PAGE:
Sharon Driver shares how she copes with the anniversary of a death – her husband’s.
Sharon has harnessed the Scots word, ‘deid’ to create a unique word for the anniversary of a death… a ‘deidiversary.’
We all experience loss in our lifetime – loss of confidence, loss of purpose, loss of self and the ultimate loss of losing someone close to us.
Loss and grief is as individual to each of us as our fingerprints
And we all deal with it differently. But the one thing that many people find to be a small light in the darkness is being able to take some control … to be able to talk about things or to feel something through the numbness.
My husband Ian died almost 11 years ago and my Dad died 6 years ago and I think of them every day … and I love that I do.
I felt all of the losses I mentioned earlier when Ian died and I’ve subsequently watched family and friends walk a similar but different path in their own individual ways.
I mark their ‘deidiversaries’ (my word for it … one that Ian and my Dad would both have found odd at first but then laughed at) by getting together with others who miss them too and we all leave a foot taller for having shared stories and remembered them.
There’s a quote that you may already have heard. I hope it will strike a chord with you too … “When 2 or 3 gather in my name , I am there!”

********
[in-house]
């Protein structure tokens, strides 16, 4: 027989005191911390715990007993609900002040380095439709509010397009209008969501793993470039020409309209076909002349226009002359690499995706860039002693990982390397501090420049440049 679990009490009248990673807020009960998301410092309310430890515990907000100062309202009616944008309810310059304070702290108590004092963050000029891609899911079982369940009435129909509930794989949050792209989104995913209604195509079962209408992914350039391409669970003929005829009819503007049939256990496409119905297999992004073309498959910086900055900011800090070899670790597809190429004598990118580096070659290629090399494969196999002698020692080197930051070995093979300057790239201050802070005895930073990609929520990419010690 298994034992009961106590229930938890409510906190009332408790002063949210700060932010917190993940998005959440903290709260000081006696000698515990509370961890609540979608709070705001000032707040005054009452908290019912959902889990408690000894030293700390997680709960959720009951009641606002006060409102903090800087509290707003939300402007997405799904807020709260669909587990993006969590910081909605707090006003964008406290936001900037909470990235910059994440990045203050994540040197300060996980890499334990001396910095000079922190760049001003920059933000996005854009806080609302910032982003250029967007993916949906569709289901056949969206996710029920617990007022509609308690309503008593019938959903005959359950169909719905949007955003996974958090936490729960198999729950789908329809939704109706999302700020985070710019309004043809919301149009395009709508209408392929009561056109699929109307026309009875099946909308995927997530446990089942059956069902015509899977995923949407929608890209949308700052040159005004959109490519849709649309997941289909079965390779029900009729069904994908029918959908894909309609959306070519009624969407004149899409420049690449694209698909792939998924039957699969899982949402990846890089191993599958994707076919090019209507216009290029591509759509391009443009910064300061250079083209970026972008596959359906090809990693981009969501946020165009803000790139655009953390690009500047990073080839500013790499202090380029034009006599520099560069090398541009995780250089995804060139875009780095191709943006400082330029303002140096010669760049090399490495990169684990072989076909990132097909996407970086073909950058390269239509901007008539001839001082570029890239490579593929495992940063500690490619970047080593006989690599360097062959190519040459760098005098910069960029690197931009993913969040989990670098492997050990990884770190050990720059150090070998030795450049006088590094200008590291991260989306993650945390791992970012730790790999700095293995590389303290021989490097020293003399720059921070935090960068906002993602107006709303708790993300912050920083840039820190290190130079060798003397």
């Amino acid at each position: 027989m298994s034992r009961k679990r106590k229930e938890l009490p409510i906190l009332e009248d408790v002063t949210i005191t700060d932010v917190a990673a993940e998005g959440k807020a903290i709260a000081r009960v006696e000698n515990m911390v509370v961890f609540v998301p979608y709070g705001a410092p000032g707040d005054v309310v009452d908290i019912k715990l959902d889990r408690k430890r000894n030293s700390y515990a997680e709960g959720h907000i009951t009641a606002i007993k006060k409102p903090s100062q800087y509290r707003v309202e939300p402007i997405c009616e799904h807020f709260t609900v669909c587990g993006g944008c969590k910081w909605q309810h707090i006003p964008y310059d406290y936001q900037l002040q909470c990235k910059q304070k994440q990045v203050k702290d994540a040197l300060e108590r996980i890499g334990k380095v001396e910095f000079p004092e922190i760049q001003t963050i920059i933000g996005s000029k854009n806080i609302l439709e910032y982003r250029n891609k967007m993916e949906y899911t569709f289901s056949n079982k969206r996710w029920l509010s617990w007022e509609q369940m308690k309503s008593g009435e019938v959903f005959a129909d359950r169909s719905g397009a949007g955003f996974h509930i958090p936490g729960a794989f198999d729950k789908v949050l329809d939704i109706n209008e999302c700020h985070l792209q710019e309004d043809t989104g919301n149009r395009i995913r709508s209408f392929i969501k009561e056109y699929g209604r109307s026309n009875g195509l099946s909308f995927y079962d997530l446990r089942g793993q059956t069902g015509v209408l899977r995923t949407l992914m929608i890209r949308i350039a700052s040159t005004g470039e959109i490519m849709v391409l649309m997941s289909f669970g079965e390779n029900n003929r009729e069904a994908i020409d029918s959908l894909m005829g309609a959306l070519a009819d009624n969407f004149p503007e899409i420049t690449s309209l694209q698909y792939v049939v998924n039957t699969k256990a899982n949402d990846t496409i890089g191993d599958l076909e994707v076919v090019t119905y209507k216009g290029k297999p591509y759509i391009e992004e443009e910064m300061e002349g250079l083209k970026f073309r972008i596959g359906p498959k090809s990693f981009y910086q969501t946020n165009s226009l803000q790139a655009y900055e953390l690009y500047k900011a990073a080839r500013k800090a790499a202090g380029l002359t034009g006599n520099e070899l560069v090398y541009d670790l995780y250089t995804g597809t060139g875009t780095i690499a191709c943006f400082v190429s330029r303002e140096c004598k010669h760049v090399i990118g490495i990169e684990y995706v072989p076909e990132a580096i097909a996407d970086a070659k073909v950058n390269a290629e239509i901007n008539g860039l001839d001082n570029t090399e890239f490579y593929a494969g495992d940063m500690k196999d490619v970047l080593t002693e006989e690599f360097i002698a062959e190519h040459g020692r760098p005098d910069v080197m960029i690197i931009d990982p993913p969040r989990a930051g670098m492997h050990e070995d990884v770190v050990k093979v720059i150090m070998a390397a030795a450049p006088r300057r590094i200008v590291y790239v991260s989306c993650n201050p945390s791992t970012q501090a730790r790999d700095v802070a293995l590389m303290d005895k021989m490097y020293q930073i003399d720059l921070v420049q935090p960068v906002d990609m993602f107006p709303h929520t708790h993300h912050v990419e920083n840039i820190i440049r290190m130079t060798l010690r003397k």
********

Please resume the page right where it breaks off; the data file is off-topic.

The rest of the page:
I’ve found this to be so true … stories bring memories and memories bring quiet reflection and huge smiles !
So what I would say to you is … share stories, listen to the stories of others
Sometimes when I share a funny story of Ian or my Dad, I can still hear them both laugh and equally when I share the more pragmatic advice of taking control in a time of illness and loss, I know they would both be proud of me.
“Life is not measured by the number of breaths we take but by the moments that take our breath away” … and talking about Ian and hearing stories about him makes me wonderfully breathless.
Just acknowledging that it’s worth pushing through the awkwardness of these types of conversations has helped me recognise that the simplest things make a world of difference not only to me but to others walking a similar but different path in their own individual ways.
Sharon was the volunteer project coordinator for the RSNO concert that launched Absent Friends Week.